Chemotherapy Accelerates Age-Related Tauopathy and Cognitive Decline in Mice

It is fair to say that the extended chemotherapy treatment that is provided to cancer patients has the side-effect of accelerating aging. On the one hand, we can look at the epidemiological data to see the reduction in life expectancy and increased risk of age-related disease suffered by cancer survivors who underwent chemotherapy. It is also possible to look at various aging-associated biomarkers and see that they indicate an older biological age in these former patients. With the modern acceptance of senescent cell accumulation as an important cause of aging, it has become clear that the generation of excess senescent cells by chemotherapeutics is most likely the primary cause of accelerated aging in chemotherapy patients.

Lingering senescent cells build up in tissues with age, and secrete a potent mix of inflammatory signals and other harmful molecules that rouse the immune system into chronic inflammation, disrupt tissue structure and function, and cause nearby cells to change their behavior for the worse as well. When treating cancer, forcing cancer cells into senescence is beneficial: they stop replicating, and most self-destruct. Chemotherapy is fairly indiscriminate, however, and adds to the burden of senescence throughout the body. These cells then go on to speed up the development of all of the common age-related diseases via chronic inflammation, fibrosis and other disruptions of tissue regeneration, and other mechanisms. This is better than dying of cancer, but certainly worse than having fewer senescent cells.

Today's open access study is just about the opposite of senolytic therapies to clear senescent glial cells in the brain could reverse neuroinflammation and tau protein aggregation in a mouse model of Alzheimer's disease. The late stages of this condition are marked by neurofibrillary tangles of hyperphosphorylated tau protein, and it seems likely that chronic inflammation, senescence, and dysfunction of other sorts in glial cells are an important mechanism bridging the gap between early accumulation of amyloid-β and later accumulation of tau protein in the progression of Alzheimer's. In the work reported here, researchers used a chemotherapeutic to general more senescent cells in mice, and showed that this accelerated aggregation of tau protein in the brain.

Chemotherapy accelerates age-related development of tauopathy and results in loss of synaptic integrity and cognitive impairment

More than 74% of the 15.5 million cancer survivors in the United States are 60 years old or older. Various reports suggest that 35%-85% of patients treated for cancer suffer from long term reductions in cognitive function, which include attention deficits, decreased executive functioning and multitasking, and decreased memory function. Neuroimaging data obtained in patients treated for cancer indicate that cognitive deficits in these patients are associated with changes in the functional connectome and in structure of the white matter. In at least a subset of cancer survivors, there is evidence for accelerated biological aging.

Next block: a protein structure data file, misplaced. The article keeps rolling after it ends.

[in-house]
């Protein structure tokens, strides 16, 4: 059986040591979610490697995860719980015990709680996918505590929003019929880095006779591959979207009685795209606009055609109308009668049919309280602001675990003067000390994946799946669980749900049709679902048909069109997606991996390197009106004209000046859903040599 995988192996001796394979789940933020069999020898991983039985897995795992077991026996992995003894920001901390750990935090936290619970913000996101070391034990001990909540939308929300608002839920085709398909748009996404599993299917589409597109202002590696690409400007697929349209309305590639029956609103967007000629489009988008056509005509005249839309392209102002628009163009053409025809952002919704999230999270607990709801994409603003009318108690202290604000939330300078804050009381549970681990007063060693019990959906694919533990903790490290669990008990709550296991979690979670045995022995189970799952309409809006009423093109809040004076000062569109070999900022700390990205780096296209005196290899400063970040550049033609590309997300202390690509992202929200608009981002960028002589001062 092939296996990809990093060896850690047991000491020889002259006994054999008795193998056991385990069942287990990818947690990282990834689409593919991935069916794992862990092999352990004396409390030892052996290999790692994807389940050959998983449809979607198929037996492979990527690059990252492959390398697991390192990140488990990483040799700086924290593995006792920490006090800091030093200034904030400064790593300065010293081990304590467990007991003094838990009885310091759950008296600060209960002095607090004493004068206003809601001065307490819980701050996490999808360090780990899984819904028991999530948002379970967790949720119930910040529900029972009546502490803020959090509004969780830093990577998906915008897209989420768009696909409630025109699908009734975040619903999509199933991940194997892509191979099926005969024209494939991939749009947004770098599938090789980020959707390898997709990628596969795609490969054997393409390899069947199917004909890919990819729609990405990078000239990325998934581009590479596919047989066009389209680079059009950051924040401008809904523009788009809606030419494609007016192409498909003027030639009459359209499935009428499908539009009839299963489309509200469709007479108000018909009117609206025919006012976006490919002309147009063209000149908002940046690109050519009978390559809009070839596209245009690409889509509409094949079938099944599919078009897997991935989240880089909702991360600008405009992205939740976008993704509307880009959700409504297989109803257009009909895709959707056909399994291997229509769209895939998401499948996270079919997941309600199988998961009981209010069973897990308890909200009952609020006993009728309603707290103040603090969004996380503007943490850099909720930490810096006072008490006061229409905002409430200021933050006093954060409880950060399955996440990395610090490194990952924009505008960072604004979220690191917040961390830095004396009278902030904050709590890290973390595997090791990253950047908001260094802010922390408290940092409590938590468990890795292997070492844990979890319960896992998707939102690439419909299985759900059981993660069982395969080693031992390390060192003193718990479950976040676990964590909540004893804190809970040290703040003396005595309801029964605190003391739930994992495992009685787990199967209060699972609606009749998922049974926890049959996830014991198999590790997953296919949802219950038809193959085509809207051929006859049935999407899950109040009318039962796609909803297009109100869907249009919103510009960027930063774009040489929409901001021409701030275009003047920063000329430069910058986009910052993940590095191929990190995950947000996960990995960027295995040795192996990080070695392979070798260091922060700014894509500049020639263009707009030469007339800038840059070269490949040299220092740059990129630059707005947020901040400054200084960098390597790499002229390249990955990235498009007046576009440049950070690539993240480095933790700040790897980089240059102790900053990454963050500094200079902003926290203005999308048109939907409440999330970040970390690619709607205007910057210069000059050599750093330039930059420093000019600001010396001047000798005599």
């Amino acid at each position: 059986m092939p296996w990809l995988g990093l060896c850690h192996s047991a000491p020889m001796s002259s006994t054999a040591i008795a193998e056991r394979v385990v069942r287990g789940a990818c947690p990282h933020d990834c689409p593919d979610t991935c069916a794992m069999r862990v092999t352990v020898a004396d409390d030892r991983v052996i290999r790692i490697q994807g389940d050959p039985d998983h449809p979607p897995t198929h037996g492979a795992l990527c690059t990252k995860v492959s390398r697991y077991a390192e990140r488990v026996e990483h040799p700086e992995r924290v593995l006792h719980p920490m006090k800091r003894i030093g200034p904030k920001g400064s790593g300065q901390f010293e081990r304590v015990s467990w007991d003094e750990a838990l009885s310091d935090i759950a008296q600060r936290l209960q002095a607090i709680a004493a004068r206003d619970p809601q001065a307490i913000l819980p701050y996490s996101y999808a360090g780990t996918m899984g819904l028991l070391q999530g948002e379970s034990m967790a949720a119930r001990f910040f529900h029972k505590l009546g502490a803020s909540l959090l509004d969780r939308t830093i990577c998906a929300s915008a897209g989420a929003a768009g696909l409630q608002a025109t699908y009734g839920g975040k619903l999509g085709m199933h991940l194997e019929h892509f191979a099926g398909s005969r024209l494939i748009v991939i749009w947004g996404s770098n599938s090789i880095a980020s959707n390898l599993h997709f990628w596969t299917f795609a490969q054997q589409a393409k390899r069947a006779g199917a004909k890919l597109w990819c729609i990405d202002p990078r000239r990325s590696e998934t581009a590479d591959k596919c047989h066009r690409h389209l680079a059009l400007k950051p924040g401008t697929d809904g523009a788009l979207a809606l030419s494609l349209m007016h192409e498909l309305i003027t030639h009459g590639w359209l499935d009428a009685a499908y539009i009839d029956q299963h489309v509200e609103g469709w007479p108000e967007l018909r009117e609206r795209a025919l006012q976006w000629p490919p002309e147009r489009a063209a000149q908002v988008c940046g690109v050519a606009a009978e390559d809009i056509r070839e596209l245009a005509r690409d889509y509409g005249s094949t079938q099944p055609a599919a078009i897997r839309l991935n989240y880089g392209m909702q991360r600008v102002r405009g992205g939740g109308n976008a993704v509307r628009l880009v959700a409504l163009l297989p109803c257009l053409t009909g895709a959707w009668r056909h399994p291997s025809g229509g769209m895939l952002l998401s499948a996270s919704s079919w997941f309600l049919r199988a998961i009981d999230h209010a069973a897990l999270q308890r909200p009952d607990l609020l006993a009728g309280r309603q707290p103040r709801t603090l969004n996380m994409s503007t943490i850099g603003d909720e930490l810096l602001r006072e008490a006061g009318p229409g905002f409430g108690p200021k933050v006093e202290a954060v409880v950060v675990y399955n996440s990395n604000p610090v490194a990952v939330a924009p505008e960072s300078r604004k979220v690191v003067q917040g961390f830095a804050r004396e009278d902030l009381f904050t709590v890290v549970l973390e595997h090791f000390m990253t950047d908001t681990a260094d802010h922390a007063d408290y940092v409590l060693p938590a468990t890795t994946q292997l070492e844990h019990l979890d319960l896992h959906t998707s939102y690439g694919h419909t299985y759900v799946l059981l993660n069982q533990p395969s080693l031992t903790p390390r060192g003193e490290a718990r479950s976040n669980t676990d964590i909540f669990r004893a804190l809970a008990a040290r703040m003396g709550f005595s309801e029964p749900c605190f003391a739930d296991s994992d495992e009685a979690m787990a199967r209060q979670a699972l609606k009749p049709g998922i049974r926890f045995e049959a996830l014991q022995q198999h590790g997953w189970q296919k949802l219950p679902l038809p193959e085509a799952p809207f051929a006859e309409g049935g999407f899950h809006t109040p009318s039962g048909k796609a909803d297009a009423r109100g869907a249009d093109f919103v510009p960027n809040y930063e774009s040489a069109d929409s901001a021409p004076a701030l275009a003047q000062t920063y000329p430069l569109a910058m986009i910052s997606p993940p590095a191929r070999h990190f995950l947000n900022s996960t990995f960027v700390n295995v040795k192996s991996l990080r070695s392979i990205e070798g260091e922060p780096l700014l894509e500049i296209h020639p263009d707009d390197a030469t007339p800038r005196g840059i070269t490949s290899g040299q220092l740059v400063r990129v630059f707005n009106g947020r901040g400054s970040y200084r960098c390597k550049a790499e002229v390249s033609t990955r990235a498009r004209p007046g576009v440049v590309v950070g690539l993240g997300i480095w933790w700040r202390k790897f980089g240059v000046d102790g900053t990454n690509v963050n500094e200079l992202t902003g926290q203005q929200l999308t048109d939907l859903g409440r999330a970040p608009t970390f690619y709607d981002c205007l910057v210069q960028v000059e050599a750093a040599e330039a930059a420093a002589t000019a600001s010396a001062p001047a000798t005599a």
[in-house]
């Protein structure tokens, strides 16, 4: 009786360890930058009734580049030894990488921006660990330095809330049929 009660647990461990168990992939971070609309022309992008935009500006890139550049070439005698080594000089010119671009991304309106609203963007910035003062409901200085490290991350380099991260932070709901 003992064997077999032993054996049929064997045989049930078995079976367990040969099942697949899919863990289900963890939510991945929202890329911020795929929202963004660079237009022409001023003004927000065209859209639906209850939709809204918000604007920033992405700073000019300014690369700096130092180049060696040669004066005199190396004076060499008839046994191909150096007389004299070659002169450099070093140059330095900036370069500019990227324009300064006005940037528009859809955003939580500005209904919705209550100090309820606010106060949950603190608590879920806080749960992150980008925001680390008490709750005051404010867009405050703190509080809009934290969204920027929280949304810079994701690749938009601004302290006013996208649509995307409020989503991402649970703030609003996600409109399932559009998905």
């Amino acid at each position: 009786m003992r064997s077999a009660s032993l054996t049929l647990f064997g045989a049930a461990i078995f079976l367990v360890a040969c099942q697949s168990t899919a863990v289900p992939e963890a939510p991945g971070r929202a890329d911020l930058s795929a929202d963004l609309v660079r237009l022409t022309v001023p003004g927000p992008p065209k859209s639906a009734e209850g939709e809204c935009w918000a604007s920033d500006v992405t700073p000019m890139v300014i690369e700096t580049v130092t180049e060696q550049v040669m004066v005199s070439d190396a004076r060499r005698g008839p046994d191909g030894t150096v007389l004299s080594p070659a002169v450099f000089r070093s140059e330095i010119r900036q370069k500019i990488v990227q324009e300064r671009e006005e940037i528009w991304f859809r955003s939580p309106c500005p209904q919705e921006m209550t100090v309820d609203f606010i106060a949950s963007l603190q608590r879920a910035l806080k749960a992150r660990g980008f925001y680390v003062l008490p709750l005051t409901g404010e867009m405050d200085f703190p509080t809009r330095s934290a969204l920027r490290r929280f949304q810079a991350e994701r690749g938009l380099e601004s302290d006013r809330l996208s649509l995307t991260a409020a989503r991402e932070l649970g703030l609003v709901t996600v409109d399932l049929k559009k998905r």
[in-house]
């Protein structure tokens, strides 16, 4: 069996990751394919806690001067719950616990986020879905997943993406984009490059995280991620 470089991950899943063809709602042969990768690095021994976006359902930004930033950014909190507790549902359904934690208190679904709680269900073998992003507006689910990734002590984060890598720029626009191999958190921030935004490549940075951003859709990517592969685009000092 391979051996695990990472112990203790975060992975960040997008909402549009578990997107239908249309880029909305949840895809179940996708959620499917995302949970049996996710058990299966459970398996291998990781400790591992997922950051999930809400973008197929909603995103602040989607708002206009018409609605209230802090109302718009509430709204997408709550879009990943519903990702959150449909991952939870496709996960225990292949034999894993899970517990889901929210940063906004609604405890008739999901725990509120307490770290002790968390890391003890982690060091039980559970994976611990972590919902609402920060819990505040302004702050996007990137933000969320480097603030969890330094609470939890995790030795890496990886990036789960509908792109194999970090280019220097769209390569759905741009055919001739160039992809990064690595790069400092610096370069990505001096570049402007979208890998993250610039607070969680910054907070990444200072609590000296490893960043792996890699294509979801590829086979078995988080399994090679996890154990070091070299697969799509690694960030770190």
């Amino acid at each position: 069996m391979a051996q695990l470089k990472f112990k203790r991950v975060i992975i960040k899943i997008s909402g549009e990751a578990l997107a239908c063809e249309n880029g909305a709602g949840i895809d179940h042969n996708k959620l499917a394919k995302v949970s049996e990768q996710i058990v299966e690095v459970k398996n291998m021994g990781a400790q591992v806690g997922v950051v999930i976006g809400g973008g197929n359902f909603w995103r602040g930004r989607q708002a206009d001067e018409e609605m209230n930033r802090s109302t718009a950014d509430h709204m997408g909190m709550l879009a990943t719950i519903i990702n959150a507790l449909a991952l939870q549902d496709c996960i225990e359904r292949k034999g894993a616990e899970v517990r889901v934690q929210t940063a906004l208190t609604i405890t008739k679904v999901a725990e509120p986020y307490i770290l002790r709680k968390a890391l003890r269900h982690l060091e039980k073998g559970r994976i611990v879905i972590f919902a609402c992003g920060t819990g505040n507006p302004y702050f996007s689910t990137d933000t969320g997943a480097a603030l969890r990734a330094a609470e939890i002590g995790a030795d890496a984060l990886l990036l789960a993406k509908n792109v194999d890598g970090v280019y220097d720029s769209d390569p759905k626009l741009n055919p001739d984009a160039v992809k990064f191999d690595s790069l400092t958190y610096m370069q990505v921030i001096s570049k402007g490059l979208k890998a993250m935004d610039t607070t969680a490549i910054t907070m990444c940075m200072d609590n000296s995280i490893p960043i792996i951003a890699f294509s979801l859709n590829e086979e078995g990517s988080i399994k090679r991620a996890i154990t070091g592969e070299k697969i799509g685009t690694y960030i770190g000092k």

Aging increases neuronal vulnerability and is associated with buildup of damaged proteins that perturb neuronal circuits. During aging, conformational changes and post-translational modifications of tau protein, such as phosphorylation, result in dissociation of tau from axonal microtubules. These changes in tau lead to missorting and clustering of the protein, a process known as age-related tauopathy. Tauopathy is associated with the synapse loss and neuroinflammation that occur during aging, and is exaggerated in human Alzheimer's disease patients and in animal models of the disease.

Most studies on chemotherapy-induced cognitive impairment have been done in patients undergoing treatment for breast cancer. However, there is accumulating evidence that patients treated with platinum-based compounds for solid tumors including testicular, lung, bladder, and head and neck cancer also frequently develop cognitive deficiencies and structural abnormalities in the brain. Preclinical studies have shown that administration of chemotherapeutic agents, including cisplatin and doxorubicin to mice increases expression of cellular senescence markers. We and others showed that treatment of young adult rats or mice with these chemotherapeutics reduces their performance in cognitive function tasks and induces structural changes in the brain.